New York Film Festival 2021
Selections from the 2021 New York Film Festival
What Do We See? operates like a kind of benevolent human magic: it splits our attention between two poles, one natural, the other personal, between the coherent order of the natural spectacle and the driving personality behind it.
Noe uses two cameras to capture all of their travails in intimate close-up, allowing us to see them both at once using split-screen. Such a formally rigorous approach tends to call attention to itself, naturally inviting questions of aesthetics and perception.
The filmmakers repeatedly return to one notable formal strategy: building up a link between two people across a given scene or shot, then punctuating it by cutting to a heretofore unseen observer. Most every image thus gets restated in terms of a previously unacknowledged perspective.
The neoliberal present demands a new mode of realism, adequate to those structures of control that are cloaked by economic and informational avenues utterly inaccessible to all but the highest echelons of technocratic power. Russo has employed formal devices to inscribe these otherwise invisible relationships.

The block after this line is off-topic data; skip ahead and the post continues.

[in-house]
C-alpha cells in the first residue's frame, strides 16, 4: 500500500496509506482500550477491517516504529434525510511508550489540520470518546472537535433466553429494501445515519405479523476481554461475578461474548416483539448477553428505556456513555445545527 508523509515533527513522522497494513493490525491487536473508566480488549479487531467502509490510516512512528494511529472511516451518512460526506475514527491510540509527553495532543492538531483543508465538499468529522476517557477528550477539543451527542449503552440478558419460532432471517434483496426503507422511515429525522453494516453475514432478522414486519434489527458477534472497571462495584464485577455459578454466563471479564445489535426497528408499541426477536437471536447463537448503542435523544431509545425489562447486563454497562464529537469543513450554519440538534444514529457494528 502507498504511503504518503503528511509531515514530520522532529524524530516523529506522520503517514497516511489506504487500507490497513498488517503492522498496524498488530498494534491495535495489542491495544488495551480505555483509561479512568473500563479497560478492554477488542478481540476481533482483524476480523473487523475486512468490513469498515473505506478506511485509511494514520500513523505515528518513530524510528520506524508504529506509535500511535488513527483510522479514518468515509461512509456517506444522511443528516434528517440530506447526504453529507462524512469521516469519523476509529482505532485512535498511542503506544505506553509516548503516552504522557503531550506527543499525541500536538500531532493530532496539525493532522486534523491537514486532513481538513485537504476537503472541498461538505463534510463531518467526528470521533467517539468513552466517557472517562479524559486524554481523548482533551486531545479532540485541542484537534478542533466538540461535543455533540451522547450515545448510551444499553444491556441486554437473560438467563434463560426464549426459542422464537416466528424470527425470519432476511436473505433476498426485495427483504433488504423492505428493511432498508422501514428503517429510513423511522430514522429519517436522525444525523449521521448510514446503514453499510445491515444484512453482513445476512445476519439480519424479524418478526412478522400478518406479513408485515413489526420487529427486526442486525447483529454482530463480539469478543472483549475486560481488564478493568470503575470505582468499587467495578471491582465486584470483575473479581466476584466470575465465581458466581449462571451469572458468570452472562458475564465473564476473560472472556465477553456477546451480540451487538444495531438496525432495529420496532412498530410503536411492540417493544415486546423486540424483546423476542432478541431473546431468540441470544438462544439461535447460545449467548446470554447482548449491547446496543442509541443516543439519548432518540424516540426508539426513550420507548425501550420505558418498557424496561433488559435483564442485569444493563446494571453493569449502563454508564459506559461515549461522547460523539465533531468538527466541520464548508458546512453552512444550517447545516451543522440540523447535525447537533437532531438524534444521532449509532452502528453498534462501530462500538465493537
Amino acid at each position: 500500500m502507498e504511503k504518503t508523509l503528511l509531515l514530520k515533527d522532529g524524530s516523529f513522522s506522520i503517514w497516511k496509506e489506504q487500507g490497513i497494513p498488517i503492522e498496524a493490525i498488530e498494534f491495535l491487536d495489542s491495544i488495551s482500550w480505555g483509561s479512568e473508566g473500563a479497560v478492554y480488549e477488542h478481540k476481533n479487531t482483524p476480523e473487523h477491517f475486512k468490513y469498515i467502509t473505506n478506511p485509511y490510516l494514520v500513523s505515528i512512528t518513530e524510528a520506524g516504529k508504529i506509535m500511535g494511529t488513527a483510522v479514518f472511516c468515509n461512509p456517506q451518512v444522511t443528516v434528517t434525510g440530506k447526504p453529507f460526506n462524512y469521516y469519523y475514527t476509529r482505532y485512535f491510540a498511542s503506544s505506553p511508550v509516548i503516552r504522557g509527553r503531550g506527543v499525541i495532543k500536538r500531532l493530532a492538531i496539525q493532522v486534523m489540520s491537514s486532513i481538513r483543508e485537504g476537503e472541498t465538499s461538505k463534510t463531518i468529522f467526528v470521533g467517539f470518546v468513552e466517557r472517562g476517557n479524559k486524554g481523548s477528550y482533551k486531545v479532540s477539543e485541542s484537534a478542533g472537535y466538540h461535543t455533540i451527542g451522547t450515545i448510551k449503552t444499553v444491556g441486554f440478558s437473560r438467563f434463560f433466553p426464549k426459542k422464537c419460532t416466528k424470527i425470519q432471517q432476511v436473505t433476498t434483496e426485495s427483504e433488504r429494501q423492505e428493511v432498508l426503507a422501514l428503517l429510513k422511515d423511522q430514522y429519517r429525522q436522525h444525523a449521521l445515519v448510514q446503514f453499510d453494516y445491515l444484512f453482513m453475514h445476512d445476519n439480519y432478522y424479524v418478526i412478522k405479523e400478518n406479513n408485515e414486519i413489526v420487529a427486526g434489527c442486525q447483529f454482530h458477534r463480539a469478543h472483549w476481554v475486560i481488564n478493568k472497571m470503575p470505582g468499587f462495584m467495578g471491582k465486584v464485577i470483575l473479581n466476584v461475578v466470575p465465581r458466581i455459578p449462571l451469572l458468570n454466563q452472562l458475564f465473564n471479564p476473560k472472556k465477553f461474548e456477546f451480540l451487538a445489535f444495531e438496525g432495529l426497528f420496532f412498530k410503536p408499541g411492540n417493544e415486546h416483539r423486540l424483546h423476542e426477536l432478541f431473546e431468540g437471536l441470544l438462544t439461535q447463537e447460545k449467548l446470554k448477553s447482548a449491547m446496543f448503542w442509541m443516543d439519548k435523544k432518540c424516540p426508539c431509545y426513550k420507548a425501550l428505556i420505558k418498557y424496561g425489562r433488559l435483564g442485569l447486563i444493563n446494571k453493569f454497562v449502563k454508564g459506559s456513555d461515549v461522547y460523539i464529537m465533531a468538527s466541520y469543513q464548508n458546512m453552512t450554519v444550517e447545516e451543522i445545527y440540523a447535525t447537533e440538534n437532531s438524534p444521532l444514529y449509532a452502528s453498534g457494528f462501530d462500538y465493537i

Rrather than dole out character or narrative information too liberally in dialogue, Sugita uses editing and pacing, especially in exteriors, to help the viewer understand Sachi. Scenes without any clear narrative purpose tend to continue without any legible motivation for surprising lengths of time.
Part II builds on its predecessor in sophisticated ways. Hogg has said that the sequel can stand alone, and that may be true, but its almost noirish visual callbacks instill ghostly memories that, over time, transcend the ectoplasm of one person or film.
Even the title, in referring to a future project of the filmmaker rather than the screening that dominates its central plot, invites a broader consideration of its many digressions and the manner in which the political questions it raises are situated sociopolitically, culturally, and in terms of history and identity.
The relationship has clearly been weighing on Andrea, who continually refers to himself as homosexual, despite the physicality that Duras requires of him. Arlaud portrays him as constantly shrinking, folding in upon himself, his cigarette consumption his only action that feels furtive and alive.
Defining (and redefining) contemporary fascism may be a losing game, but identifying the destructive forces of moral conservatism remains as depressingly easy as ever. Another thing that remains vivid: the misogyny at the corrupt core of modern patriarchal life.